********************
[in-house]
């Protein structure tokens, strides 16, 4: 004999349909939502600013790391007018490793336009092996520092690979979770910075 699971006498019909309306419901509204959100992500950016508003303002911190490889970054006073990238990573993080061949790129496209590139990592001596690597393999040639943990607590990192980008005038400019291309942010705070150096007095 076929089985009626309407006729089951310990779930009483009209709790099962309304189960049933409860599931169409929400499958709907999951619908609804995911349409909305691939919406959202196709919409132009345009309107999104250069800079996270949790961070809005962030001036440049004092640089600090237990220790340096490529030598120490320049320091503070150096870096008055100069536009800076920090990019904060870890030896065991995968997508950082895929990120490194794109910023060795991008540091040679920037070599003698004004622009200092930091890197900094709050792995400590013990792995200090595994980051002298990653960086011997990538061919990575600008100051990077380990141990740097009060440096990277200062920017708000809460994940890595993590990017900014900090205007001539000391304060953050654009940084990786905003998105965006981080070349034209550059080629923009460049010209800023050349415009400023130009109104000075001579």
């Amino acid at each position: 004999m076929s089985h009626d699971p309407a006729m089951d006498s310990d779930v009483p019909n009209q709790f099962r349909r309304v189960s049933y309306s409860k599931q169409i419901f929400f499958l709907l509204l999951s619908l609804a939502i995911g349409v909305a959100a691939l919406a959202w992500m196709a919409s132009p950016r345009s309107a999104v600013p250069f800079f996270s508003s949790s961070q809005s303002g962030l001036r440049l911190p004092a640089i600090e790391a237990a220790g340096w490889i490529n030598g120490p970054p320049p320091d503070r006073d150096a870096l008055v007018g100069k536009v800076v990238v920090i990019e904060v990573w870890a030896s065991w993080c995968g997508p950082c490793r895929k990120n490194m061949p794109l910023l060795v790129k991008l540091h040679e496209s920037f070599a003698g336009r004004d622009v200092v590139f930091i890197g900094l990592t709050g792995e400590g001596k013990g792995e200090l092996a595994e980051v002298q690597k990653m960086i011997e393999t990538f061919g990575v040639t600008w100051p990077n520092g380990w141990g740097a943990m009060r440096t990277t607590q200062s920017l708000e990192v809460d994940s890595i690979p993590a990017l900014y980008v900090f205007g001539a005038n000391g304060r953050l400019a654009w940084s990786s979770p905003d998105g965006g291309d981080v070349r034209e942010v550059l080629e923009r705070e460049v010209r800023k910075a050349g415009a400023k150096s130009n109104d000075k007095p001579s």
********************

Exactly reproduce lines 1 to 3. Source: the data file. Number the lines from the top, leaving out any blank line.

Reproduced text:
[in-house]
């Protein structure tokens, strides 16, 4: 004999349909939502600013790391007018490793336009092996520092690979979770910075 699971006498019909309306419901509204959100992500950016508003303002911190490889970054006073990238990573993080061949790129496209590139990592001596690597393999040639943990607590990192980008005038400019291309942010705070150096007095 076929089985009626309407006729089951310990779930009483009209709790099962309304189960049933409860599931169409929400499958709907999951619908609804995911349409909305691939919406959202196709919409132009345009309107999104250069800079996270949790961070809005962030001036440049004092640089600090237990220790340096490529030598120490320049320091503070150096870096008055100069536009800076920090990019904060870890030896065991995968997508950082895929990120490194794109910023060795991008540091040679920037070599003698004004622009200092930091890197900094709050792995400590013990792995200090595994980051002298990653960086011997990538061919990575600008100051990077380990141990740097009060440096990277200062920017708000809460994940890595993590990017900014900090205007001539000391304060953050654009940084990786905003998105965006981080070349034209550059080629923009460049010209800023050349415009400023130009109104000075001579």
């Amino acid at each position: 004999m076929s089985h009626d699971p309407a006729m089951d006498s310990d779930v009483p019909n009209q709790f099962r349909r309304v189960s049933y309306s409860k599931q169409i419901f929400f499958l709907l509204l999951s619908l609804a939502i995911g349409v909305a959100a691939l919406a959202w992500m196709a919409s132009p950016r345009s309107a999104v600013p250069f800079f996270s508003s949790s961070q809005s303002g962030l001036r440049l911190p004092a640089i600090e790391a237990a220790g340096w490889i490529n030598g120490p970054p320049p320091d503070r006073d150096a870096l008055v007018g100069k536009v800076v990238v920090i990019e904060v990573w870890a030896s065991w993080c995968g997508p950082c490793r895929k990120n490194m061949p794109l910023l060795v790129k991008l540091h040679e496209s920037f070599a003698g336009r004004d622009v200092v590139f930091i890197g900094l990592t709050g792995e400590g001596k013990g792995e200090l092996a595994e980051v002298q690597k990653m960086i011997e393999t990538f061919g990575v040639t600008w100051p990077n520092g380990w141990g740097a943990m009060r440096t990277t607590q200062s920017l708000e990192v809460d994940s890595i690979p993590a990017l900014y980008v900090f205007g001539a005038n000391g304060r953050l400019a654009w940084s990786s979770p905003d998105g965006g291309d981080v070349r034209e942010v550059l080629e923009r705070e460049v010209r800023k910075a050349g415009a400023k150096s130009n109104d000075k007095p001579s």